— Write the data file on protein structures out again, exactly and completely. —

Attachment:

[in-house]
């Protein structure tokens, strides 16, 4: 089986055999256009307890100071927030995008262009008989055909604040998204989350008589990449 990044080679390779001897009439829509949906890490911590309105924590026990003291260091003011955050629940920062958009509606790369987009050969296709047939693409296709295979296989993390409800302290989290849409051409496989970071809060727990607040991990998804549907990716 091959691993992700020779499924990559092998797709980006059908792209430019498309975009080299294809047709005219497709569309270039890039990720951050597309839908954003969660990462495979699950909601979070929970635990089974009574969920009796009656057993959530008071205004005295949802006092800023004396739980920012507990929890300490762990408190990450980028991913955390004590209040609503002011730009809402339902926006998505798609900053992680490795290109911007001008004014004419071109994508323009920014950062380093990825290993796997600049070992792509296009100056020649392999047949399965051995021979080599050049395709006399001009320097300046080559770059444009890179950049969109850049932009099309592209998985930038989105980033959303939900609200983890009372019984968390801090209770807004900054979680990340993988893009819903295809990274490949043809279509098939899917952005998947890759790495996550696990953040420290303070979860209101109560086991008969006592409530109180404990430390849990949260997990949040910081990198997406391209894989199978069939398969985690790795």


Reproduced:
[in-house]
């Protein structure tokens, strides 16, 4: 089986055999256009307890100071927030995008262009008989055909604040998204989350008589990449 990044080679390779001897009439829509949906890490911590309105924590026990003291260091003011955050629940920062958009509606790369987009050969296709047939693409296709295979296989993390409800302290989290849409051409496989970071809060727990607040991990998804549907990716 091959691993992700020779499924990559092998797709980006059908792209430019498309975009080299294809047709005219497709569309270039890039990720951050597309839908954003969660990462495979699950909601979070929970635990089974009574969920009796009656057993959530008071205004005295949802006092800023004396739980920012507990929890300490762990408190990450980028991913955390004590209040609503002011730009809402339902926006998505798609900053992680490795290109911007001008004014004419071109994508323009920014950062380093990825290993796997600049070992792509296009100056020649392999047949399965051995021979080599050049395709006399001009320097300046080559770059444009890179950049969109850049932009099309592209998985930038989105980033959303939900609200983890009372019984968390801090209770807004900054979680990340993988893009819903295809990274490949043809279509098939899917952005998947890759790495996550696990953040420290303070979860209101109560086991008969006592409530109180404990430390849990949260997990949040910081990198997406391209894989199978069939398969985690790795």